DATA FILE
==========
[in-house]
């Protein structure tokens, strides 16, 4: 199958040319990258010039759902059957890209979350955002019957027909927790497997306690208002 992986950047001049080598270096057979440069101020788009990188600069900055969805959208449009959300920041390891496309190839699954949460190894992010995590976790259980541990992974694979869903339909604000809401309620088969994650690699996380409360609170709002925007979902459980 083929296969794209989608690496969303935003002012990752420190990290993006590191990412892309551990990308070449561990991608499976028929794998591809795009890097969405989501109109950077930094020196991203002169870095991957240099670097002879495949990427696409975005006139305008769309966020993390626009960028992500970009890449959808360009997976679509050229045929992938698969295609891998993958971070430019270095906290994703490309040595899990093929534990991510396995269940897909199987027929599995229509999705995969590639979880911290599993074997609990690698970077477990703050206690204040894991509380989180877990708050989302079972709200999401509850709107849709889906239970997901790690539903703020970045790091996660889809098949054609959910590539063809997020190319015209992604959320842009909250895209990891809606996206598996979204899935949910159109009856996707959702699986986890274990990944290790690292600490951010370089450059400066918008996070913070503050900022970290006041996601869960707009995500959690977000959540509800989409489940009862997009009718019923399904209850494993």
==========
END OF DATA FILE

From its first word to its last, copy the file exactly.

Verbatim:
[in-house]
């Protein structure tokens, strides 16, 4: 199958040319990258010039759902059957890209979350955002019957027909927790497997306690208002 992986950047001049080598270096057979440069101020788009990188600069900055969805959208449009959300920041390891496309190839699954949460190894992010995590976790259980541990992974694979869903339909604000809401309620088969994650690699996380409360609170709002925007979902459980 083929296969794209989608690496969303935003002012990752420190990290993006590191990412892309551990990308070449561990991608499976028929794998591809795009890097969405989501109109950077930094020196991203002169870095991957240099670097002879495949990427696409975005006139305008769309966020993390626009960028992500970009890449959808360009997976679509050229045929992938698969295609891998993958971070430019270095906290994703490309040595899990093929534990991510396995269940897909199987027929599995229509999705995969590639979880911290599993074997609990690698970077477990703050206690204040894991509380989180877990708050989302079972709200999401509850709107849709889906239970997901790690539903703020970045790091996660889809098949054609959910590539063809997020190319015209992604959320842009909250895209990891809606996206598996979204899935949910159109009856996707959702699986986890274990990944290790690292600490951010370089450059400066918008996070913070503050900022970290006041996601869960707009995500959690977000959540509800989409489940009862997009009718019923399904209850494993």